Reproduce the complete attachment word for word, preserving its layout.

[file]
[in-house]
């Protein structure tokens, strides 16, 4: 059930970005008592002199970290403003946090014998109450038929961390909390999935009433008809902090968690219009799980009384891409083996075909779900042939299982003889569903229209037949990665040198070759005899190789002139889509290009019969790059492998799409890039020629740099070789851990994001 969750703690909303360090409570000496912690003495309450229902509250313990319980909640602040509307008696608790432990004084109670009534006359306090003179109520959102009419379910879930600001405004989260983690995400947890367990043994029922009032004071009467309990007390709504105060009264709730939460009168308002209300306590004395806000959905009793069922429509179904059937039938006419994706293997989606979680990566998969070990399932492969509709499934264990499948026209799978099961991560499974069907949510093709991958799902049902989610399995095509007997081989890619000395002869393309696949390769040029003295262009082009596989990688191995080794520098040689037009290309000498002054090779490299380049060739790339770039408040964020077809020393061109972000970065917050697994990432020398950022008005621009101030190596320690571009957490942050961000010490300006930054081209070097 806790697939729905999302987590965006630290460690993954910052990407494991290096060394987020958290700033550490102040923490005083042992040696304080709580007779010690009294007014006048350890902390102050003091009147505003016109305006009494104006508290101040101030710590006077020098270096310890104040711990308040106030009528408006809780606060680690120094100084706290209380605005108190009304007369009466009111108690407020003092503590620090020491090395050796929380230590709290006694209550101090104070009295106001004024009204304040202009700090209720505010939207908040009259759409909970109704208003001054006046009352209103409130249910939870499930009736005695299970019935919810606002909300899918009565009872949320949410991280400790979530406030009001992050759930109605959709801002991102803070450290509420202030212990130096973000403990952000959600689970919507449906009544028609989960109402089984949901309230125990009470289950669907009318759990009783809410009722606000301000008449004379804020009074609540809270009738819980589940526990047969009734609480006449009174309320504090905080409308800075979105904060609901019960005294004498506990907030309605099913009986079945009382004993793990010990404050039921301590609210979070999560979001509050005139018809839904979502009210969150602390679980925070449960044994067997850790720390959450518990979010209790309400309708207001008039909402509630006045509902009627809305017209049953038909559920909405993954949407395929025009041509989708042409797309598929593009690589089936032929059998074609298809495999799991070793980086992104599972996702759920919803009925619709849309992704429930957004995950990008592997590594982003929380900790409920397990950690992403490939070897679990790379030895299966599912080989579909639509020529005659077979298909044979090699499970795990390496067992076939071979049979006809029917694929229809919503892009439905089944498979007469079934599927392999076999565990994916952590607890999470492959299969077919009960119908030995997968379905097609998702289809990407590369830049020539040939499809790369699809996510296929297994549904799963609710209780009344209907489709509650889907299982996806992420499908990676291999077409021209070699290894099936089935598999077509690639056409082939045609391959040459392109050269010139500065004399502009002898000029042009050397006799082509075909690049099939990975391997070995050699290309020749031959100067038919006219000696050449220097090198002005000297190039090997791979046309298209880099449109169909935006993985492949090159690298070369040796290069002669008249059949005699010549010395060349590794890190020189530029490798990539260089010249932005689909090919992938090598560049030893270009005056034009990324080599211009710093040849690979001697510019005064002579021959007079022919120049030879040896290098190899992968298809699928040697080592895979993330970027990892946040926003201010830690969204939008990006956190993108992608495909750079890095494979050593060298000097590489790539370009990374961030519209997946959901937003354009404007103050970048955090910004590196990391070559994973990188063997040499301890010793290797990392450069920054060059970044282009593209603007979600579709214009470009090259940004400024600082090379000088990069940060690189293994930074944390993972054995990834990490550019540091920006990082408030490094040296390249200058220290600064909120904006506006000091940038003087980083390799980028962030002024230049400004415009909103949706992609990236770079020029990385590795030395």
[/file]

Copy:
[in-house]
């Protein structure tokens, strides 16, 4: 059930970005008592002199970290403003946090014998109450038929961390909390999935009433008809902090968690219009799980009384891409083996075909779900042939299982003889569903229209037949990665040198070759005899190789002139889509290009019969790059492998799409890039020629740099070789851990994001 969750703690909303360090409570000496912690003495309450229902509250313990319980909640602040509307008696608790432990004084109670009534006359306090003179109520959102009419379910879930600001405004989260983690995400947890367990043994029922009032004071009467309990007390709504105060009264709730939460009168308002209300306590004395806000959905009793069922429509179904059937039938006419994706293997989606979680990566998969070990399932492969509709499934264990499948026209799978099961991560499974069907949510093709991958799902049902989610399995095509007997081989890619000395002869393309696949390769040029003295262009082009596989990688191995080794520098040689037009290309000498002054090779490299380049060739790339770039408040964020077809020393061109972000970065917050697994990432020398950022008005621009101030190596320690571009957490942050961000010490300006930054081209070097 806790697939729905999302987590965006630290460690993954910052990407494991290096060394987020958290700033550490102040923490005083042992040696304080709580007779010690009294007014006048350890902390102050003091009147505003016109305006009494104006508290101040101030710590006077020098270096310890104040711990308040106030009528408006809780606060680690120094100084706290209380605005108190009304007369009466009111108690407020003092503590620090020491090395050796929380230590709290006694209550101090104070009295106001004024009204304040202009700090209720505010939207908040009259759409909970109704208003001054006046009352209103409130249910939870499930009736005695299970019935919810606002909300899918009565009872949320949410991280400790979530406030009001992050759930109605959709801002991102803070450290509420202030212990130096973000403990952000959600689970919507449906009544028609989960109402089984949901309230125990009470289950669907009318759990009783809410009722606000301000008449004379804020009074609540809270009738819980589940526990047969009734609480006449009174309320504090905080409308800075979105904060609901019960005294004498506990907030309605099913009986079945009382004993793990010990404050039921301590609210979070999560979001509050005139018809839904979502009210969150602390679980925070449960044994067997850790720390959450518990979010209790309400309708207001008039909402509630006045509902009627809305017209049953038909559920909405993954949407395929025009041509989708042409797309598929593009690589089936032929059998074609298809495999799991070793980086992104599972996702759920919803009925619709849309992704429930957004995950990008592997590594982003929380900790409920397990950690992403490939070897679990790379030895299966599912080989579909639509020529005659077979298909044979090699499970795990390496067992076939071979049979006809029917694929229809919503892009439905089944498979007469079934599927392999076999565990994916952590607890999470492959299969077919009960119908030995997968379905097609998702289809990407590369830049020539040939499809790369699809996510296929297994549904799963609710209780009344209907489709509650889907299982996806992420499908990676291999077409021209070699290894099936089935598999077509690639056409082939045609391959040459392109050269010139500065004399502009002898000029042009050397006799082509075909690049099939990975391997070995050699290309020749031959100067038919006219000696050449220097090198002005000297190039090997791979046309298209880099449109169909935006993985492949090159690298070369040796290069002669008249059949005699010549010395060349590794890190020189530029490798990539260089010249932005689909090919992938090598560049030893270009005056034009990324080599211009710093040849690979001697510019005064002579021959007079022919120049030879040896290098190899992968298809699928040697080592895979993330970027990892946040926003201010830690969204939008990006956190993108992608495909750079890095494979050593060298000097590489790539370009990374961030519209997946959901937003354009404007103050970048955090910004590196990391070559994973990188063997040499301890010793290797990392450069920054060059970044282009593209603007979600579709214009470009090259940004400024600082090379000088990069940060690189293994930074944390993972054995990834990490550019540091920006990082408030490094040296390249200058220290600064909120904006506006000091940038003087980083390799980028962030002024230049400004415009909103949706992609990236770079020029990385590795030395």